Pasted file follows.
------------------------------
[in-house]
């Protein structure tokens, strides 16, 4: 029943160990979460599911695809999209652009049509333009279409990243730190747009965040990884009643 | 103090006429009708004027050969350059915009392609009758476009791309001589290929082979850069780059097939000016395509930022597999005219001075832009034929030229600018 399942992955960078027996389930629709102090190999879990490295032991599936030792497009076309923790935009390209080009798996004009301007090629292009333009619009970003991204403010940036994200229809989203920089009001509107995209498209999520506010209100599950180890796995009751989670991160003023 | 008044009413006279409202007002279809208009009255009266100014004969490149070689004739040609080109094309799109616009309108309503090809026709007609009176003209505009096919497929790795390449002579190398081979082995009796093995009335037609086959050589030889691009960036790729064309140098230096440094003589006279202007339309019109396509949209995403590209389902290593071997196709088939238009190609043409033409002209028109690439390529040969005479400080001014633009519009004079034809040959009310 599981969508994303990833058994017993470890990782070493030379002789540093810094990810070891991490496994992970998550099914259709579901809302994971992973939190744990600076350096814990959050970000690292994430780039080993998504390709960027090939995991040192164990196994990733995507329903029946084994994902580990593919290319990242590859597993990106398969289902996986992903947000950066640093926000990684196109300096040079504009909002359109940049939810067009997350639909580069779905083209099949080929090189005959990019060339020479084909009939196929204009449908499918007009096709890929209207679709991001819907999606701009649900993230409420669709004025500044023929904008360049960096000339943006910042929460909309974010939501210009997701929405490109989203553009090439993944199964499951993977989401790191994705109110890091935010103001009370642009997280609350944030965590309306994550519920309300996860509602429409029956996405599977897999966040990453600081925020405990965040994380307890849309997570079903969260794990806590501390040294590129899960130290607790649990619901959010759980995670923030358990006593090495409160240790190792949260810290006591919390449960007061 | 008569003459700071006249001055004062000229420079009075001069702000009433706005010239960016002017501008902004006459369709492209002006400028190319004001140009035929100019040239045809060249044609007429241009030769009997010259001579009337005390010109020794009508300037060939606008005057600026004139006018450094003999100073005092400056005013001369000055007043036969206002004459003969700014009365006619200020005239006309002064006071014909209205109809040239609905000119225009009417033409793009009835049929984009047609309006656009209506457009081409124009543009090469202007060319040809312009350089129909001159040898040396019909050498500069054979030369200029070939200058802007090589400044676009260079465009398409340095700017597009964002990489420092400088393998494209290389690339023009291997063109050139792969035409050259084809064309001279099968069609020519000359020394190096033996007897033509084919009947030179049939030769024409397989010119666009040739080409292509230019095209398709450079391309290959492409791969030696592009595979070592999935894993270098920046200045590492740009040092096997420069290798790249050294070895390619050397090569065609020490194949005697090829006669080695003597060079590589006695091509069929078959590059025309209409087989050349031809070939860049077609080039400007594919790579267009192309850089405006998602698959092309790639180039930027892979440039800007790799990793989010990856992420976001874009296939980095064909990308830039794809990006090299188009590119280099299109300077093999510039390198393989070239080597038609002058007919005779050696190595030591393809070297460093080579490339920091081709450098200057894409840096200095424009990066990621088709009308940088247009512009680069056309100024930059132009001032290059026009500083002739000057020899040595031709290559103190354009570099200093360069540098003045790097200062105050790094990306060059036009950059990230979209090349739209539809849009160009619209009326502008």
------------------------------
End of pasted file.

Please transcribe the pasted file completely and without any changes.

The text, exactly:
[in-house]
């Protein structure tokens, strides 16, 4: 029943160990979460599911695809999209652009049509333009279409990243730190747009965040990884009643 | 103090006429009708004027050969350059915009392609009758476009791309001589290929082979850069780059097939000016395509930022597999005219001075832009034929030229600018 399942992955960078027996389930629709102090190999879990490295032991599936030792497009076309923790935009390209080009798996004009301007090629292009333009619009970003991204403010940036994200229809989203920089009001509107995209498209999520506010209100599950180890796995009751989670991160003023 | 008044009413006279409202007002279809208009009255009266100014004969490149070689004739040609080109094309799109616009309108309503090809026709007609009176003209505009096919497929790795390449002579190398081979082995009796093995009335037609086959050589030889691009960036790729064309140098230096440094003589006279202007339309019109396509949209995403590209389902290593071997196709088939238009190609043409033409002209028109690439390529040969005479400080001014633009519009004079034809040959009310 599981969508994303990833058994017993470890990782070493030379002789540093810094990810070891991490496994992970998550099914259709579901809302994971992973939190744990600076350096814990959050970000690292994430780039080993998504390709960027090939995991040192164990196994990733995507329903029946084994994902580990593919290319990242590859597993990106398969289902996986992903947000950066640093926000990684196109300096040079504009909002359109940049939810067009997350639909580069779905083209099949080929090189005959990019060339020479084909009939196929204009449908499918007009096709890929209207679709991001819907999606701009649900993230409420669709004025500044023929904008360049960096000339943006910042929460909309974010939501210009997701929405490109989203553009090439993944199964499951993977989401790191994705109110890091935010103001009370642009997280609350944030965590309306994550519920309300996860509602429409029956996405599977897999966040990453600081925020405990965040994380307890849309997570079903969260794990806590501390040294590129899960130290607790649990619901959010759980995670923030358990006593090495409160240790190792949260810290006591919390449960007061 | 008569003459700071006249001055004062000229420079009075001069702000009433706005010239960016002017501008902004006459369709492209002006400028190319004001140009035929100019040239045809060249044609007429241009030769009997010259001579009337005390010109020794009508300037060939606008005057600026004139006018450094003999100073005092400056005013001369000055007043036969206002004459003969700014009365006619200020005239006309002064006071014909209205109809040239609905000119225009009417033409793009009835049929984009047609309006656009209506457009081409124009543009090469202007060319040809312009350089129909001159040898040396019909050498500069054979030369200029070939200058802007090589400044676009260079465009398409340095700017597009964002990489420092400088393998494209290389690339023009291997063109050139792969035409050259084809064309001279099968069609020519000359020394190096033996007897033509084919009947030179049939030769024409397989010119666009040739080409292509230019095209398709450079391309290959492409791969030696592009595979070592999935894993270098920046200045590492740009040092096997420069290798790249050294070895390619050397090569065609020490194949005697090829006669080695003597060079590589006695091509069929078959590059025309209409087989050349031809070939860049077609080039400007594919790579267009192309850089405006998602698959092309790639180039930027892979440039800007790799990793989010990856992420976001874009296939980095064909990308830039794809990006090299188009590119280099299109300077093999510039390198393989070239080597038609002058007919005779050696190595030591393809070297460093080579490339920091081709450098200057894409840096200095424009990066990621088709009308940088247009512009680069056309100024930059132009001032290059026009500083002739000057020899040595031709290559103190354009570099200093360069540098003045790097200062105050790094990306060059036009950059990230979209090349739209539809849009160009619209009326502008």